Our efforts as environmental stewards, including the addition of water-saving fixtures and single-stream recycling, helped land us a silver award as a Florida Green Local Government. And through our public art program, supported by growth in the City, we added new bronze sculptures to North Community and Cypress Parks.
Revitalizing our EconomySpeaking of stewardship, our financial stability was reflected in the Citys AAA bond rating, positive year-end fund balances and a Certificate of Achievement for Excellence in Financial Reporting from the Government Finance Officers Association.
We increased business tax receipts 14 percent this year a solid indication that our City provides a good environment for nurturing commercial opportunities. As for other healthy indicators, the City issued 7,500 building permits, conducted more than 25,000 building inspections, and drew in over $2 million in permit revenue.
Our future business leaders got a boost this year from the establishment of the Broward College Coral Springs Academic Center, which enables citizens to participate in higher education without leaving the City. We also continued a student database outreach program to match employers to local graduating students and registered 11 businesses and more than 450 residents.
New public art was installed at North Community Park.
A Message from Your City Commission and City Manager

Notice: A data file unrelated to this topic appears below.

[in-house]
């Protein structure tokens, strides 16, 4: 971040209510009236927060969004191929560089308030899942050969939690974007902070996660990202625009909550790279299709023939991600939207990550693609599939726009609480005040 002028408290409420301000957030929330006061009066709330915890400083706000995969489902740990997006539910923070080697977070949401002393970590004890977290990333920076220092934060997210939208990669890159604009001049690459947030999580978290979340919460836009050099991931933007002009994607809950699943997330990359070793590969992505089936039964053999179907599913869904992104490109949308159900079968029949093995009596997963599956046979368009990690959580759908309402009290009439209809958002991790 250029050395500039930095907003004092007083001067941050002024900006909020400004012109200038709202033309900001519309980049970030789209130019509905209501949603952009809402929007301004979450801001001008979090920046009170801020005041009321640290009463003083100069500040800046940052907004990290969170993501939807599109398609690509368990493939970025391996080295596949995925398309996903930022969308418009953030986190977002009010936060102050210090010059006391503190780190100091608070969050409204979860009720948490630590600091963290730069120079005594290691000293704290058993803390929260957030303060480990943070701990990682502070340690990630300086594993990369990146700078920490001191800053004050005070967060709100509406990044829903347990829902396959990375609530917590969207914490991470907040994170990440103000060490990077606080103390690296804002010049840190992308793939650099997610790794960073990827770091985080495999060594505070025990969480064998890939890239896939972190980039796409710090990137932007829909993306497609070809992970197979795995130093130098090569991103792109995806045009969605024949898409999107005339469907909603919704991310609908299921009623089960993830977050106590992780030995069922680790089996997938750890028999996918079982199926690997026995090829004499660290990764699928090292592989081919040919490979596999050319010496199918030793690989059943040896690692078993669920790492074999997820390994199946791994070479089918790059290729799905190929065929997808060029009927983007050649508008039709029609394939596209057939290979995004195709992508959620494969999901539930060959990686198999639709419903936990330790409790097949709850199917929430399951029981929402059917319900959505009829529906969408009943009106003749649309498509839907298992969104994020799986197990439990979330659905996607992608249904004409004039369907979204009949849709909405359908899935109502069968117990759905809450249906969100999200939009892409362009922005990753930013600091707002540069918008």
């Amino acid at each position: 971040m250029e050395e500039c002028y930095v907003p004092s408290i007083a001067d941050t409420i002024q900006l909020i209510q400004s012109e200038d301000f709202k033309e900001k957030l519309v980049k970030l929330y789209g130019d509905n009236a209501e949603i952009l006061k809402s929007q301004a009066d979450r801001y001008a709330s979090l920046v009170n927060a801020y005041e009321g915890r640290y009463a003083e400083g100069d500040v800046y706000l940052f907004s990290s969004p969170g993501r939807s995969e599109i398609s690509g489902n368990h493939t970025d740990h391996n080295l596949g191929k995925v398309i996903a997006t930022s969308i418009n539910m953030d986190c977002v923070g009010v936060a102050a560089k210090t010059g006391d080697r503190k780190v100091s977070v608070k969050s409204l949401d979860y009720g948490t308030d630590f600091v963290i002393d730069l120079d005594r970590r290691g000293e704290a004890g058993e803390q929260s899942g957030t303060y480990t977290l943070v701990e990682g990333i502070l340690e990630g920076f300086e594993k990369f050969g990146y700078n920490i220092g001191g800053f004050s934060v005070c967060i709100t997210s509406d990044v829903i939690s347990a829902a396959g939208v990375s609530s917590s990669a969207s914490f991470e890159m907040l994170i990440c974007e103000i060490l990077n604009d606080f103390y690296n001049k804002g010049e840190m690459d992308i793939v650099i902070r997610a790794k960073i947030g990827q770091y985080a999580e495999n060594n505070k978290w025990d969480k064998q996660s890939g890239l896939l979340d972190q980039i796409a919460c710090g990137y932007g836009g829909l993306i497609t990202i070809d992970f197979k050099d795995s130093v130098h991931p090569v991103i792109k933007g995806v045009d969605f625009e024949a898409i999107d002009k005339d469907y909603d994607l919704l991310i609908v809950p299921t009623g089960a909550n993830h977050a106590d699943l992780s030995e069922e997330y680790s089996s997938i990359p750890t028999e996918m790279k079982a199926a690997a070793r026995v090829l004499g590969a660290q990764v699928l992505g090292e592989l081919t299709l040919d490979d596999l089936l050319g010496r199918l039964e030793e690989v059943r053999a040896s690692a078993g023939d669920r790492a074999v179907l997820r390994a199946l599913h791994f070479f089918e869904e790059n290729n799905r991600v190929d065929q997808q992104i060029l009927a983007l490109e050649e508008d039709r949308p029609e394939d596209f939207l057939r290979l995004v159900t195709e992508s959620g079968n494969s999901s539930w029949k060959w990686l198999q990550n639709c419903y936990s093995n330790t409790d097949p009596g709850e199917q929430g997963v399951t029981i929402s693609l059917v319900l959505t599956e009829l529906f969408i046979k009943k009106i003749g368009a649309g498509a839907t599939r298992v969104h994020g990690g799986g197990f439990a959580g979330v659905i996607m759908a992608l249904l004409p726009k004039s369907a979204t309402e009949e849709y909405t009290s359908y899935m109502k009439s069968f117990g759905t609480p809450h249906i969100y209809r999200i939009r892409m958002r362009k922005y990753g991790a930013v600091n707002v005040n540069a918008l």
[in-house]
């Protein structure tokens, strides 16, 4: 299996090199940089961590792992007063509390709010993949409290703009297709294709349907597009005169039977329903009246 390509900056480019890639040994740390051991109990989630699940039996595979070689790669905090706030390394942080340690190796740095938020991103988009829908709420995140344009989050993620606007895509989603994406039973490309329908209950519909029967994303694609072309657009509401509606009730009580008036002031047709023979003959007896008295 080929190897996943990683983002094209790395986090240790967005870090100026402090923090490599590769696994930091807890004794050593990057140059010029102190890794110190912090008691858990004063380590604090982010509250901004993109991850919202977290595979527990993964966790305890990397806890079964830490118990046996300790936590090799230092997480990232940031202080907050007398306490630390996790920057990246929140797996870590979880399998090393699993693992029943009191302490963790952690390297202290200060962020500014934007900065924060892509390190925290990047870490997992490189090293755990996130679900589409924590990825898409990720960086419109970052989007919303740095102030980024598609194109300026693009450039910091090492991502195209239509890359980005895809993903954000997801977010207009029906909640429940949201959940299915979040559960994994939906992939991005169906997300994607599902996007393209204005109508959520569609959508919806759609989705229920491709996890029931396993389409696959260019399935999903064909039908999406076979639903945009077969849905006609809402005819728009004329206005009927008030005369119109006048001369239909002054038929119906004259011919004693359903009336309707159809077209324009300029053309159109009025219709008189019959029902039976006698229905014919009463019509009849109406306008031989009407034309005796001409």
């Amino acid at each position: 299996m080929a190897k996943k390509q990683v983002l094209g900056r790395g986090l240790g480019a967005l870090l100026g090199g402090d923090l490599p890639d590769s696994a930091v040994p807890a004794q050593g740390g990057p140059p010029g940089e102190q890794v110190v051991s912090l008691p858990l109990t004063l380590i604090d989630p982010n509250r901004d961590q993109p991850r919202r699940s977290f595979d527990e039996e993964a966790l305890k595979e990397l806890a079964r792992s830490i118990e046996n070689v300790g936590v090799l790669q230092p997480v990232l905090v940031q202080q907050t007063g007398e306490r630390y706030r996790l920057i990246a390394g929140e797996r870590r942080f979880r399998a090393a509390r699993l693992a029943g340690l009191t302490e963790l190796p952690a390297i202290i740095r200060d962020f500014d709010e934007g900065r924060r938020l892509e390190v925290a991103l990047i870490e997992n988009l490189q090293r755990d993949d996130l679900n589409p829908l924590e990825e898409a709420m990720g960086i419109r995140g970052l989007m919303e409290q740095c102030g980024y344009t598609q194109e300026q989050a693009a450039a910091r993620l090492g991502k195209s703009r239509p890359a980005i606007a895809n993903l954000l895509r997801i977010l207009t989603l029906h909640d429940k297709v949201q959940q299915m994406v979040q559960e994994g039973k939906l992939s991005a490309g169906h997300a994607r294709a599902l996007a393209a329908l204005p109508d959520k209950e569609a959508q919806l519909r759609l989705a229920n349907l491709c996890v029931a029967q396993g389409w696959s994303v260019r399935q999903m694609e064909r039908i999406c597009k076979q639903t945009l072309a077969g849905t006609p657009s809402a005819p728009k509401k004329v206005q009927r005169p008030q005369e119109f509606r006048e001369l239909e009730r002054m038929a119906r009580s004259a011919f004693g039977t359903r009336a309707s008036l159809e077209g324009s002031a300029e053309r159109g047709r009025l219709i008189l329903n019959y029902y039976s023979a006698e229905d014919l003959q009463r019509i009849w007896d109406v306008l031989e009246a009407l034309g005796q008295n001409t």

City Attorney Commissioner Commissioner Mayor Commissioner Vice Mayor City Manager
3To read about the Citys Business Plan initiatives, visit CoralSprings.org/budget.
Reinvigorating our CommunityThis year, we kept our eyes open wide and saw a 60 percent decrease in car accidents at key intersections with the Red Light Camera program, and a 29 percent increase in burglary arrests with the Burglary Enforcement & Reduction (BEAR) Task Force. Public safety extended to improved reporting of street light outages, the creation of the Nuisance Abatement Board, and the successful Make A Call, Make a Difference, program. One of our neighborhoods, Shadow Wood, even received a third-place award from Neighborhoods USA for its execution of the Crime Watch program.
We opened Fire Station 71 four weeks ahead of schedule and were recognized by the state as Fire Academy of the Year for the second time for our efforts to train firefighters locally, regionally and internationally.
As a community, we had plenty of fun together, with many unique and successful City-led events weve come to appreciate over the years: multi-day celebrations around MLK Day, WorldFest, CommuniTea, annual art and car shows, and
more. We initiated a Holiday Fun Run for families as part of the Holiday Parade a happy, healthy way to kick off the season.
A Caring CommunityAs a nation, we endured innumerable and unspeakable tragedies in 2012. We saw neighbors pull together and
support each other in their need and grief over personal losses. That kind of outreach cant be legislated, and no City program can accomplish what must come from the heart. But a community as special as Coral Springs was 50 years in the making. We have dedicated volunteers and City staff that spend countless hours in service to our community. Our businesses have made this their